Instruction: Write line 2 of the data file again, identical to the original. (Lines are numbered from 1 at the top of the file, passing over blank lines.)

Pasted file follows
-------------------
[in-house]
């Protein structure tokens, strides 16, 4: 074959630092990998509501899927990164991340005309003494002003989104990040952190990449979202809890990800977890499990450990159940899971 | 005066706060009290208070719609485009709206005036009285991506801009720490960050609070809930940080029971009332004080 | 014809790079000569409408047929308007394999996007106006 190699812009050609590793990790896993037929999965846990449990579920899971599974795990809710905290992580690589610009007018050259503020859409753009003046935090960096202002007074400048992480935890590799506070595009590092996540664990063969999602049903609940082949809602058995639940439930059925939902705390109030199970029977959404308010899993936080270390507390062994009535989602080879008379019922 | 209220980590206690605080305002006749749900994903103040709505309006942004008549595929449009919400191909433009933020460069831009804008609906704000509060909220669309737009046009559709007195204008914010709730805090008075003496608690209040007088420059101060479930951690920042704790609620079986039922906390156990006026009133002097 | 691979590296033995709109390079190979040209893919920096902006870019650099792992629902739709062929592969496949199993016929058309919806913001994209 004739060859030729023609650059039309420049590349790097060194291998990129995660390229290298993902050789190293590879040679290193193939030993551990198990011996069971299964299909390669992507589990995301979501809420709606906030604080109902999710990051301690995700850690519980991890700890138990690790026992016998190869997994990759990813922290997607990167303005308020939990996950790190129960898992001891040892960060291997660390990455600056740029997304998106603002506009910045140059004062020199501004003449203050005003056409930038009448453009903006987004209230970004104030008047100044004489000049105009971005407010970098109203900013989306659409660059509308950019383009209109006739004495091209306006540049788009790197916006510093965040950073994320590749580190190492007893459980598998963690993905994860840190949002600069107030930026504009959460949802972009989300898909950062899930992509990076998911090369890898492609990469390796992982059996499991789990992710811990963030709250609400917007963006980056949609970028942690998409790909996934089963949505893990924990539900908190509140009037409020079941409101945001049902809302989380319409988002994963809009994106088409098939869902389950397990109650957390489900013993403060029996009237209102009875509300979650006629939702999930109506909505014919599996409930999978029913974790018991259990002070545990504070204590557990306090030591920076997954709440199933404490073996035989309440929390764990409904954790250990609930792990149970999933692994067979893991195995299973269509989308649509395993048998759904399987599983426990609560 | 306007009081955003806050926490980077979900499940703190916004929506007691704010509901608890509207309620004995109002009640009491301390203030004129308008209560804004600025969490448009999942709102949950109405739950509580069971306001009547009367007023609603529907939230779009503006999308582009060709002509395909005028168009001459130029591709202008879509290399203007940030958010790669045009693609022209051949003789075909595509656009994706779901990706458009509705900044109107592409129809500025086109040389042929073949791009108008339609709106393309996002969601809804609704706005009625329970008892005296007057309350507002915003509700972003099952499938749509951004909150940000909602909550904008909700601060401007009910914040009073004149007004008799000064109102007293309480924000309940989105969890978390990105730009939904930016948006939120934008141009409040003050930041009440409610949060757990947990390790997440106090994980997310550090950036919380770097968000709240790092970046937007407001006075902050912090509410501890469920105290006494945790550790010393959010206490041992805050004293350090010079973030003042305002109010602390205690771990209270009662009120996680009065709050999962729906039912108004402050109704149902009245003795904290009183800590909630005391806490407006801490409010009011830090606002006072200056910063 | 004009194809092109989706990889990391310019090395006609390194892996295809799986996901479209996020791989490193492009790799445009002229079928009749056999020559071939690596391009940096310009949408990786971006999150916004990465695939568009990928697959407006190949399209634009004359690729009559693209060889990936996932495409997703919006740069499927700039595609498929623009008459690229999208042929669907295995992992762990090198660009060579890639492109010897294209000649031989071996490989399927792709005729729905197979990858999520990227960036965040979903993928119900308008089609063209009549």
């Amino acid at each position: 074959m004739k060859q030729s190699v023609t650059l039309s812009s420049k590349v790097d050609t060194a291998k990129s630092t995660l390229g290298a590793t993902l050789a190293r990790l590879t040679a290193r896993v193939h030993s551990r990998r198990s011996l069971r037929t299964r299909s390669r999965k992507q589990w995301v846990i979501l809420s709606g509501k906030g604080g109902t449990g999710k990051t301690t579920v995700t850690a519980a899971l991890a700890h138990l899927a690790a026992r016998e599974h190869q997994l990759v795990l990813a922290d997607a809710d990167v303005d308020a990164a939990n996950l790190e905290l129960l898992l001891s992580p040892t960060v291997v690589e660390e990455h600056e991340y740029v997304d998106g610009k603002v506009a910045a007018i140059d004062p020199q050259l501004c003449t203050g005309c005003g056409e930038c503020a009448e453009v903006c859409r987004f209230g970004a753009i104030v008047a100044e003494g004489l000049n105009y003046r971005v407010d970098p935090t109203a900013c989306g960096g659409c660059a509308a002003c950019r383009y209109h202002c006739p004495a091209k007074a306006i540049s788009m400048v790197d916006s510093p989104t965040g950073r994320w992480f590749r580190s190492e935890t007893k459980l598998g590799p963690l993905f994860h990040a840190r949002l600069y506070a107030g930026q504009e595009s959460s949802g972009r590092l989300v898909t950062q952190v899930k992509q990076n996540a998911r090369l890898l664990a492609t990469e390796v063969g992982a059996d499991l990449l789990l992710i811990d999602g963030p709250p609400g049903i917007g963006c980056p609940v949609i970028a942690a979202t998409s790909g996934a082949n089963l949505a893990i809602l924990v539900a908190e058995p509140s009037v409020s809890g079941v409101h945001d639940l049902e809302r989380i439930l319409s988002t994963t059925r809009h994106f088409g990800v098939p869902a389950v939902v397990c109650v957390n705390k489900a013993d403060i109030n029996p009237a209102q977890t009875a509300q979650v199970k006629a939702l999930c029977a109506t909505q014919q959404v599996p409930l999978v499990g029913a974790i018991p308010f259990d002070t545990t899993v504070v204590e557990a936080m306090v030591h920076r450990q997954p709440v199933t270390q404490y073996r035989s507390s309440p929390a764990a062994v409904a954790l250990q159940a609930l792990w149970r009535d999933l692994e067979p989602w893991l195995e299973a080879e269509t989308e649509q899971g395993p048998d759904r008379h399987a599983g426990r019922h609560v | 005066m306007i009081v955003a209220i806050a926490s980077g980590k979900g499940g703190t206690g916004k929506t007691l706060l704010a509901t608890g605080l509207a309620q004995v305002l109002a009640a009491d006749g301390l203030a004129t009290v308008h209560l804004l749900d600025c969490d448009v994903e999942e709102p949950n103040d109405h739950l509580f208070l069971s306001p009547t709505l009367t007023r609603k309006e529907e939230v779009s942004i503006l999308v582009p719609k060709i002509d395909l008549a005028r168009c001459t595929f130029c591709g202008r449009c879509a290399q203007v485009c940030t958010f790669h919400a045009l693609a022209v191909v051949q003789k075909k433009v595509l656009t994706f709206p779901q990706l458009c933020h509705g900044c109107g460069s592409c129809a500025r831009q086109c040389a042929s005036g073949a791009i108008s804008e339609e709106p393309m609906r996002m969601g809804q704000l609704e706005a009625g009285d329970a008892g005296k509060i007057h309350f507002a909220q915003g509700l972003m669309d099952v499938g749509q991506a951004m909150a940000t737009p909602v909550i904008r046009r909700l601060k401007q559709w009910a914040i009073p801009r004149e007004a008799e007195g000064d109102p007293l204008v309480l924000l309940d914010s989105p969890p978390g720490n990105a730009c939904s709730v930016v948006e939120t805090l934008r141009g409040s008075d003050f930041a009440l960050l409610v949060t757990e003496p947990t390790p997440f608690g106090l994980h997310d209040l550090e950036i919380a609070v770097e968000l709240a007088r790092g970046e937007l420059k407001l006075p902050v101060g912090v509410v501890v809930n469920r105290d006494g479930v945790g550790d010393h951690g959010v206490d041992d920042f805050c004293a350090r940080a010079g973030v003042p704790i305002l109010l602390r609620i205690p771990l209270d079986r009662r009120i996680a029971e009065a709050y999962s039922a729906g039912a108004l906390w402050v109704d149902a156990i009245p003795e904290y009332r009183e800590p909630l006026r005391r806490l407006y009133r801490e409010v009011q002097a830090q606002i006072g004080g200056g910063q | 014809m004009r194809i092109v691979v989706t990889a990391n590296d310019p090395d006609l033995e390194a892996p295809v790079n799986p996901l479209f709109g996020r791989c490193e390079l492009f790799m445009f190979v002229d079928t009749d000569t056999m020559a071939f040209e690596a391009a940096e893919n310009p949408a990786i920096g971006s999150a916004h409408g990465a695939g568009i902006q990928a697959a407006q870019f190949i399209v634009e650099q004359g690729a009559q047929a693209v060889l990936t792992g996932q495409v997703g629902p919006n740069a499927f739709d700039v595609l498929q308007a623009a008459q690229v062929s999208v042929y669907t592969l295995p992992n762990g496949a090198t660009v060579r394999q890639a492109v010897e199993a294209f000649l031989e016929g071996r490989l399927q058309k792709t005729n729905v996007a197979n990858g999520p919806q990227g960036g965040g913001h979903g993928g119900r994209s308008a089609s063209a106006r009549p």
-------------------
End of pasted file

């Protein structure tokens, strides 16, 4: 074959630092990998509501899927990164991340005309003494002003989104990040952190990449979202809890990800977890499990450990159940899971 | 005066706060009290208070719609485009709206005036009285991506801009720490960050609070809930940080029971009332004080 | 014809790079000569409408047929308007394999996007106006 190699812009050609590793990790896993037929999965846990449990579920899971599974795990809710905290992580690589610009007018050259503020859409753009003046935090960096202002007074400048992480935890590799506070595009590092996540664990063969999602049903609940082949809602058995639940439930059925939902705390109030199970029977959404308010899993936080270390507390062994009535989602080879008379019922 | 209220980590206690605080305002006749749900994903103040709505309006942004008549595929449009919400191909433009933020460069831009804008609906704000509060909220669309737009046009559709007195204008914010709730805090008075003496608690209040007088420059101060479930951690920042704790609620079986039922906390156990006026009133002097 | 691979590296033995709109390079190979040209893919920096902006870019650099792992629902739709062929592969496949199993016929058309919806913001994209 004739060859030729023609650059039309420049590349790097060194291998990129995660390229290298993902050789190293590879040679290193193939030993551990198990011996069971299964299909390669992507589990995301979501809420709606906030604080109902999710990051301690995700850690519980991890700890138990690790026992016998190869997994990759990813922290997607990167303005308020939990996950790190129960898992001891040892960060291997660390990455600056740029997304998106603002506009910045140059004062020199501004003449203050005003056409930038009448453009903006987004209230970004104030008047100044004489000049105009971005407010970098109203900013989306659409660059509308950019383009209109006739004495091209306006540049788009790197916006510093965040950073994320590749580190190492007893459980598998963690993905994860840190949002600069107030930026504009959460949802972009989300898909950062899930992509990076998911090369890898492609990469390796992982059996499991789990992710811990963030709250609400917007963006980056949609970028942690998409790909996934089963949505893990924990539900908190509140009037409020079941409101945001049902809302989380319409988002994963809009994106088409098939869902389950397990109650957390489900013993403060029996009237209102009875509300979650006629939702999930109506909505014919599996409930999978029913974790018991259990002070545990504070204590557990306090030591920076997954709440199933404490073996035989309440929390764990409904954790250990609930792990149970999933692994067979893991195995299973269509989308649509395993048998759904399987599983426990609560 | 306007009081955003806050926490980077979900499940703190916004929506007691704010509901608890509207309620004995109002009640009491301390203030004129308008209560804004600025969490448009999942709102949950109405739950509580069971306001009547009367007023609603529907939230779009503006999308582009060709002509395909005028168009001459130029591709202008879509290399203007940030958010790669045009693609022209051949003789075909595509656009994706779901990706458009509705900044109107592409129809500025086109040389042929073949791009108008339609709106393309996002969601809804609704706005009625329970008892005296007057309350507002915003509700972003099952499938749509951004909150940000909602909550904008909700601060401007009910914040009073004149007004008799000064109102007293309480924000309940989105969890978390990105730009939904930016948006939120934008141009409040003050930041009440409610949060757990947990390790997440106090994980997310550090950036919380770097968000709240790092970046937007407001006075902050912090509410501890469920105290006494945790550790010393959010206490041992805050004293350090010079973030003042305002109010602390205690771990209270009662009120996680009065709050999962729906039912108004402050109704149902009245003795904290009183800590909630005391806490407006801490409010009011830090606002006072200056910063 | 004009194809092109989706990889990391310019090395006609390194892996295809799986996901479209996020791989490193492009790799445009002229079928009749056999020559071939690596391009940096310009949408990786971006999150916004990465695939568009990928697959407006190949399209634009004359690729009559693209060889990936996932495409997703919006740069499927700039595609498929623009008459690229999208042929669907295995992992762990090198660009060579890639492109010897294209000649031989071996490989399927792709005729729905197979990858999520990227960036965040979903993928119900308008089609063209009549």